[...] it rapidly becomes heart-sinkingly clear that here, the particular society in which the Culture might or might not intervene is one of faux-medieval fantasy fiction. The uniquely hopeless odour of leather, horse-like animals, stale sweat and tortured syntax wafts from the pages, and there is a tedious drizzle of invented proper names. [...] The story's highly intriguing last act could perhaps have been fruitfully expanded into a greater space, and the long setup could have been compressed. Having front-loaded the novel with so much talky scene-setting, Banks might have ended up relying slightly too much on his (and our) favourite gadgets.
added by Widsith | editThe Guardian, Steven Poole (Feb 9, 2008)

» Add other authors (5 possible)

Author nameRoleType of authorWork?Status
Iain M. Banksprimary authorall editionsconfirmed
Dusoulier, PatrickTraductionsecondary authorsome editionsconfirmed
Lill, DebraCover artistsecondary authorsome editionsconfirmed
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For Adèle
With thanks to everybody who helped:
Adèle, Les, Mic, Simon, Tim, Roger,
Gary, Lara and Dave le Taxi
First words
A light breeze produced a dry rattling sound from some nearby bushes.
A temple was worth a dozen barracks; a militia man carrying a gun could control a small unarmed crowd only for as long as he was present; however, a single priest could put a policeman inside the head of every one of their flock, for ever.
Djan Seriy's discomfiture was being caused by the fact that some of the Culture's more self-congratulatingly clever Minds (not in itself an underpopulated category), patently with far too much time on their platters, had come up with the shiny new theory that the Culture was not just in itself completely spiffing and marvellous and a credit to all concerned, it somehow represented a sort of climactic stage for all civilisations, or at least for all those which chose to avoid heading straight for Sublimation as soon as technologically possible (Sublimation meant your whole civilisation waved farewell to the matter-based universe pretty much altogether, opting for a sort of honorary godhood).

Avoid self-destruction, recognize -- and renounce -- money for the impoverishing ration system it really was, become a bunch of interfering, do-gooding busybodies, resist the siren call of self-promotion that was Subliming and free your conscious machines to do what they did best -- essentially, running everything -- and there you were; millenia of smug self-regard stretched before you, no matter what species you had started from.
Anaplian realised they had got rather rapidly to the point that all such conversations regarding the strategic intentions of the Culture tended to arrive at sooner or later, where it became clear that the issue boiled down to the question What Are The Minds Really Up To? This was always a good question, and it was usually only churls and determinedly diehard cynics who even bothered to point out that it rarely, if ever, arrived paired up with an equally good answer.

The normal, almost ingrained response of people at this point was to metaphorically throw their hands in the air and exclaim that if *that* was what it really all boiled down to then there was no point in even attempting to pursue the issue further because as soon as the motivations, analyses and stratagems of Minds become the defining factor in a matter, all bets were most profoundly off, for the simple reason that any and all efforts to second-guess such infinitely subtle and hideously devious devices were self-evidentally futile.

Anaplian was not so sure about this. It was her suspicion that it suited the purposes of the Minds rather too neatly that people believed this so unquestioningly. Such a reaction represented not so much the honest appraisal of further enquiry as being pointless as an unthinking rejection of the need to enquire at all.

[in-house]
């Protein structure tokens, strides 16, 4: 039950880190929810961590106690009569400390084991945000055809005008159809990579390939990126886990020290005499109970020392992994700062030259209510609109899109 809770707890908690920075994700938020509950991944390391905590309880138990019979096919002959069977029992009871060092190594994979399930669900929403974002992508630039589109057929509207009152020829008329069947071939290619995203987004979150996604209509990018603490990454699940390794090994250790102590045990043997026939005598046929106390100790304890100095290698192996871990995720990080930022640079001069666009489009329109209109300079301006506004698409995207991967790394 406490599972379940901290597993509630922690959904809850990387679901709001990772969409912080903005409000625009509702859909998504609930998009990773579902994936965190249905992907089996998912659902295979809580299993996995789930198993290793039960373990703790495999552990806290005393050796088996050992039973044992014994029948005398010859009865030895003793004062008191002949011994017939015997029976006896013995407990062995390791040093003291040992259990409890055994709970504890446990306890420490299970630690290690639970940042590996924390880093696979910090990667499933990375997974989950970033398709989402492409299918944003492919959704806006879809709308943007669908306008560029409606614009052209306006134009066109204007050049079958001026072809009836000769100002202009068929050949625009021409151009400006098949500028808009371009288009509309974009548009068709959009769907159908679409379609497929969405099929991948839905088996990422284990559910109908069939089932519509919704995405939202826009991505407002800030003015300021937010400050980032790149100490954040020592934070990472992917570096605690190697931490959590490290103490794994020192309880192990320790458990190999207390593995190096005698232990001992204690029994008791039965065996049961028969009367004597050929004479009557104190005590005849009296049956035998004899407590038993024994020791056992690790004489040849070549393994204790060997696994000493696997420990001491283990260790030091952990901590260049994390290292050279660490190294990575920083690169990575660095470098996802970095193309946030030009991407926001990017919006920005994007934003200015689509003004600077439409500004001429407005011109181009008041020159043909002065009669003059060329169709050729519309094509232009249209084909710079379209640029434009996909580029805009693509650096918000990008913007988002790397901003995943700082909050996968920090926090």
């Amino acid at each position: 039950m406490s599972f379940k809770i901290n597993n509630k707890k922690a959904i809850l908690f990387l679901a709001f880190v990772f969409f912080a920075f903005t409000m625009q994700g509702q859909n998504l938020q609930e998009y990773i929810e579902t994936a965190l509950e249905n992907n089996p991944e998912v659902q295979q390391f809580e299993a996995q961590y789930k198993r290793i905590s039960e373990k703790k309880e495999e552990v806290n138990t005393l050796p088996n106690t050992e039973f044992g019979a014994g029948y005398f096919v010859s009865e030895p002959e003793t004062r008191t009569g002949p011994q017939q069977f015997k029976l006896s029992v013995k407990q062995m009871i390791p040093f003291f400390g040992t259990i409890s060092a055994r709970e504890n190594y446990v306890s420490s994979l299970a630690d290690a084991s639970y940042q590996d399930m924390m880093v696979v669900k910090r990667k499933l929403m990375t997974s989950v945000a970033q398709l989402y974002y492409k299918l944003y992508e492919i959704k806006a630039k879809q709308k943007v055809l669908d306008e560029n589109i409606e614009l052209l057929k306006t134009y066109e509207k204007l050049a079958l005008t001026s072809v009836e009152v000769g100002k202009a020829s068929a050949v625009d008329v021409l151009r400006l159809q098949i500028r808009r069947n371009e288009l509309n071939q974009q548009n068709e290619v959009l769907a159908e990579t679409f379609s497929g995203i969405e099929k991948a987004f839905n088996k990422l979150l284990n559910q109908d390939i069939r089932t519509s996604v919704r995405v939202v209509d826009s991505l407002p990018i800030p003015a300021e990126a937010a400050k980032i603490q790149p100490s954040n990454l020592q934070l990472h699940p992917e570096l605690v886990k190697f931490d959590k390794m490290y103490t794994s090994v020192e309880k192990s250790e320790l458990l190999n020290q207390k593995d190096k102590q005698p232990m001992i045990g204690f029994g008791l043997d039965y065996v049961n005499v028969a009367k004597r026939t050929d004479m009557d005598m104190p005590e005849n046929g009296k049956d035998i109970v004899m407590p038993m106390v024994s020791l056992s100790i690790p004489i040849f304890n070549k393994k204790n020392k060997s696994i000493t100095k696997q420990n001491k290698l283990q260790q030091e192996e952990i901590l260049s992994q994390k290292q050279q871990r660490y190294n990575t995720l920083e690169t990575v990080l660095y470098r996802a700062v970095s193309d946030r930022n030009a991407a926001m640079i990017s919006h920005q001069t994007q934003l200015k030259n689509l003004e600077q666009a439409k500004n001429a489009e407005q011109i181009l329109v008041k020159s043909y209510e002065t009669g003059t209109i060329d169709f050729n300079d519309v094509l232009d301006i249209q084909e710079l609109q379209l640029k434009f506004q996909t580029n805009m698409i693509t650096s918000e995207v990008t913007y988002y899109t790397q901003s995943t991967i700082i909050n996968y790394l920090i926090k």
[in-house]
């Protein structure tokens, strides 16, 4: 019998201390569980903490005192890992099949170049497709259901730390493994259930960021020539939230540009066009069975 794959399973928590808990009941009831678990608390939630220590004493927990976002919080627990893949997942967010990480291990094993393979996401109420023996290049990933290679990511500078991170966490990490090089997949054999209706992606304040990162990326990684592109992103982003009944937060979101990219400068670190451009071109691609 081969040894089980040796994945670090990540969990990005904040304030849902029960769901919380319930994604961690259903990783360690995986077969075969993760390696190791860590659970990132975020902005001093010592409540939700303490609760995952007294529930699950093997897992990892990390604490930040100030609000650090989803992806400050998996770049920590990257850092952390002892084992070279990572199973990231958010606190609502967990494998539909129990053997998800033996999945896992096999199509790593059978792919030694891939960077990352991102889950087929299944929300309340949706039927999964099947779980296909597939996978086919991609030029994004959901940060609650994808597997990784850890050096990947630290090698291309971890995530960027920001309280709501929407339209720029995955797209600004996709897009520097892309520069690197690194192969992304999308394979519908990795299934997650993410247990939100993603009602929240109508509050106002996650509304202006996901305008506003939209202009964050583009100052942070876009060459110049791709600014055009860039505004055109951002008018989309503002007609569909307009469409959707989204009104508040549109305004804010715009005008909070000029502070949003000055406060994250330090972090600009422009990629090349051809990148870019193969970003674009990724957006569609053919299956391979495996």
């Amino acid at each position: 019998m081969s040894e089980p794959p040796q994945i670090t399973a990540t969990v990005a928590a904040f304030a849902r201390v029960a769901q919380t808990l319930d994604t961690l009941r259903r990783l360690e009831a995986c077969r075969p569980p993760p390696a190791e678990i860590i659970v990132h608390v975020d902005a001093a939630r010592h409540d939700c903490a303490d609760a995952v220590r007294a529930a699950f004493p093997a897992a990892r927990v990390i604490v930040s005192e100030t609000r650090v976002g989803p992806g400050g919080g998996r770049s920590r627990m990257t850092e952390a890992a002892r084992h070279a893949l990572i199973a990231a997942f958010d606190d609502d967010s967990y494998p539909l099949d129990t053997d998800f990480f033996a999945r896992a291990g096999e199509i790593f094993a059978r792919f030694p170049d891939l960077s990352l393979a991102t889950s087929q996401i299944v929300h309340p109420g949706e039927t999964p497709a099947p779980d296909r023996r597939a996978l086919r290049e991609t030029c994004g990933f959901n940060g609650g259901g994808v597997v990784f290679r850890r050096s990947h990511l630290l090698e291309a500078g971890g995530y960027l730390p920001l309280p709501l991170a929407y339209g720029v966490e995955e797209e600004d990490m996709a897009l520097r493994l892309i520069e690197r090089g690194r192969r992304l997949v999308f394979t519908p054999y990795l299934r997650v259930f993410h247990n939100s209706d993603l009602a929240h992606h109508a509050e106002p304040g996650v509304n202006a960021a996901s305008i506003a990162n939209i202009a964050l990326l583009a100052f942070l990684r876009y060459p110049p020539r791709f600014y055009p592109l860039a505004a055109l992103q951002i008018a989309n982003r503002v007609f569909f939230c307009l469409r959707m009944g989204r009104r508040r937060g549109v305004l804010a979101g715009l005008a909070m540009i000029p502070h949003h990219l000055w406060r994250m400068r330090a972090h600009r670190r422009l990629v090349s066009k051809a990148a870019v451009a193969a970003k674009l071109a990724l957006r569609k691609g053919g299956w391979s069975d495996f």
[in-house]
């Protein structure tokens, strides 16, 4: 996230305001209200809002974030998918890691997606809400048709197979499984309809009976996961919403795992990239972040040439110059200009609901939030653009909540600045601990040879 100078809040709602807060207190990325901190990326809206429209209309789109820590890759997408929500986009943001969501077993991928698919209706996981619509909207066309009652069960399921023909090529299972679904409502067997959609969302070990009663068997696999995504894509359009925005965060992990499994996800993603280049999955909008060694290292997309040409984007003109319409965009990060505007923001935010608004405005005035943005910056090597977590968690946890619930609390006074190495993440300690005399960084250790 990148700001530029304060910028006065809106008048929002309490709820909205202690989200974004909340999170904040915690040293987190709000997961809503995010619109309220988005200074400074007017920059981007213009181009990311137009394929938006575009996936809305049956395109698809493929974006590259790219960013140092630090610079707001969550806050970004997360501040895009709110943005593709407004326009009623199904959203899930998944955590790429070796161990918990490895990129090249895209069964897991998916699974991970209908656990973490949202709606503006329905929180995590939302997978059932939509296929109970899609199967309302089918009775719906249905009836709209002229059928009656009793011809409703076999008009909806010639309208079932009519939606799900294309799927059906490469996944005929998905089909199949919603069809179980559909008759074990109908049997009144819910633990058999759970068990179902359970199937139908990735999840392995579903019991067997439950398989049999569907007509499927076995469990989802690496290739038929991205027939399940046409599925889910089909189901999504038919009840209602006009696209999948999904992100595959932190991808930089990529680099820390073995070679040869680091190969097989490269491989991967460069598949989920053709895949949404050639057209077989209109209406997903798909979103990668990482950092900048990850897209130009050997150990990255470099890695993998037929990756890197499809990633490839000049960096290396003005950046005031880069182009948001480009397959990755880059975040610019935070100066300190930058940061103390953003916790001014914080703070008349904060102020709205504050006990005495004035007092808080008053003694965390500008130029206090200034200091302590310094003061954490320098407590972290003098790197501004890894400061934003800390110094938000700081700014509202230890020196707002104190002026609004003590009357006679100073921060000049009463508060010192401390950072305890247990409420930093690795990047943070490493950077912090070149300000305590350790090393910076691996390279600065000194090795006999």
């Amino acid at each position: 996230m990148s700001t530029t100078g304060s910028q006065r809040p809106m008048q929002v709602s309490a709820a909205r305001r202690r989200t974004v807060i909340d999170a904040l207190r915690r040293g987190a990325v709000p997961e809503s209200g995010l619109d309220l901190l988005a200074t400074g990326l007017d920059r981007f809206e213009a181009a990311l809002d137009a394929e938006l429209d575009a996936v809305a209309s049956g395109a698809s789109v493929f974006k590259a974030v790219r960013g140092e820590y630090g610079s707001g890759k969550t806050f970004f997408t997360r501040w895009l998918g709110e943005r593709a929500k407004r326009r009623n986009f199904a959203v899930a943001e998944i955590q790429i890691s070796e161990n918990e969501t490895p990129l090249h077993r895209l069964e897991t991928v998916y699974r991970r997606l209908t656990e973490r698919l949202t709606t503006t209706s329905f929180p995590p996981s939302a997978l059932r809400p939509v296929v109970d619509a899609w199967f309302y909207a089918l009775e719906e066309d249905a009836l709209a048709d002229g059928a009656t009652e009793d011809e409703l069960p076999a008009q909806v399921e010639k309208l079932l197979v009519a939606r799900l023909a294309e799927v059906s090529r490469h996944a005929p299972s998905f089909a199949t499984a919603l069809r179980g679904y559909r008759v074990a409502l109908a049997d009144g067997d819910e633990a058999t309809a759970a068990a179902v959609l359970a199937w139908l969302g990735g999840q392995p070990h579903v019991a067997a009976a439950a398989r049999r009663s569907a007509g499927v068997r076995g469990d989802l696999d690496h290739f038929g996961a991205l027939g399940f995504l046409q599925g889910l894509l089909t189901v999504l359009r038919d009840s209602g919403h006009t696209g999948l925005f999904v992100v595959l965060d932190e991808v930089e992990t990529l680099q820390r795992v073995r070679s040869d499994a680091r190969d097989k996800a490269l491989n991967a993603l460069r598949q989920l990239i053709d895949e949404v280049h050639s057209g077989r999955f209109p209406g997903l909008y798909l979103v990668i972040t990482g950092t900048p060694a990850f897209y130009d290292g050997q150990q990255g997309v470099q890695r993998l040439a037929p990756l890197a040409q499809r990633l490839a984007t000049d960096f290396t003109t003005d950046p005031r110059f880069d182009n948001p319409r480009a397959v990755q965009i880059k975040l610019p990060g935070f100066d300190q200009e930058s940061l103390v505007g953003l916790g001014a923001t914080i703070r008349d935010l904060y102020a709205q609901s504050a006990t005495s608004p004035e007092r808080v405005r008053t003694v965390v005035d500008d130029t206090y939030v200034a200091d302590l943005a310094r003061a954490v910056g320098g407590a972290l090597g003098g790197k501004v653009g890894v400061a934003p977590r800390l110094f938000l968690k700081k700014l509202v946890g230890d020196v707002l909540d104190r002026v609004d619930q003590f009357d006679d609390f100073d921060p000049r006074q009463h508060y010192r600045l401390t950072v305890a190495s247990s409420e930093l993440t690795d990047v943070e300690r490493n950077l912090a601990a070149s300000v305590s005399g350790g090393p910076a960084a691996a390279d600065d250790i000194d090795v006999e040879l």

Shoum: "As I say, news osmoses. And where news is concerned, the Culture is of a very low pressure."
Ferbin: "I fail to understand you, ma'am."
Shoum: "They tend to hear everything." [277]
Last words
Information from the German Common Knowledge. Edit to localize it to your language.
(Click to show. Warning: May contain spoilers.)
Disambiguation notice
This is a Culture novel by Banks-with-an-M released in 2008. "Matter" was also a working title of the "non-M" book "The Steep Approach to Garbadale", but this is not that book. Please do not combine this with Garbadale.
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Amazon.com Product Description (ISBN 0316005371, Paperback)

In a world renowned even within a galaxy full of wonders, a crime within a war. For one man it means a desperate flight, and a search for the one - maybe two - people who could clear his name. For his brother it means a life lived under constant threat of treachery and murder. And for their sister, even without knowing the full truth, it means returning to a place she'd thought abandoned forever.

Only the sister is not what she once was; Djan Seriy Anaplian has changed almost beyond recognition to become an agent of the Culture's Special Circumstances section, charged with high-level interference in civilizations throughout the greater galaxy.

Concealing her new identity - and her particular set of abilities - might be a dangerous strategy, however. In the world to which Anaplian returns, nothing is quite as it seems; and determining the appropriate level of interference in someone else's war is never a simple matter.

MATTER is a novel of dazzling wit and serious purpose. An extraordinary feat of storytelling and breathtaking invention on a grand scale, it is a tour de force from a writer who has turned science fiction on its head.

(retrieved from Amazon Mon, 30 Sep 2013 13:30:23 -0400)

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In a distant-future, highly advanced society of seemingly unlimited technological capability, a crime is committed within a war. For one brother it means a desperate flight, and a search for the one--maybe two--people who could clear his name. For his brother it means a life lived under constant threat of treachery and murder. And for their sister, it means returning to a place she'd thought abandoned forever. Only the sister is not what she once was; Djan Seriy Anaplian has become an agent of the Culture's Special Circumstances section, charged with high-level interference in civilizations throughout the greater galaxy. Concealing her new identity--and her particular set of abilities--might be a dangerous strategy. In the world to which Anaplian returns, nothing is quite as it seems; and determining the appropriate level of interference in someone else's war is never a simple matter.… (more)

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3 editions of this book were published by Orbit Books.

Editions: 0316005363, 1841494186, 0316005371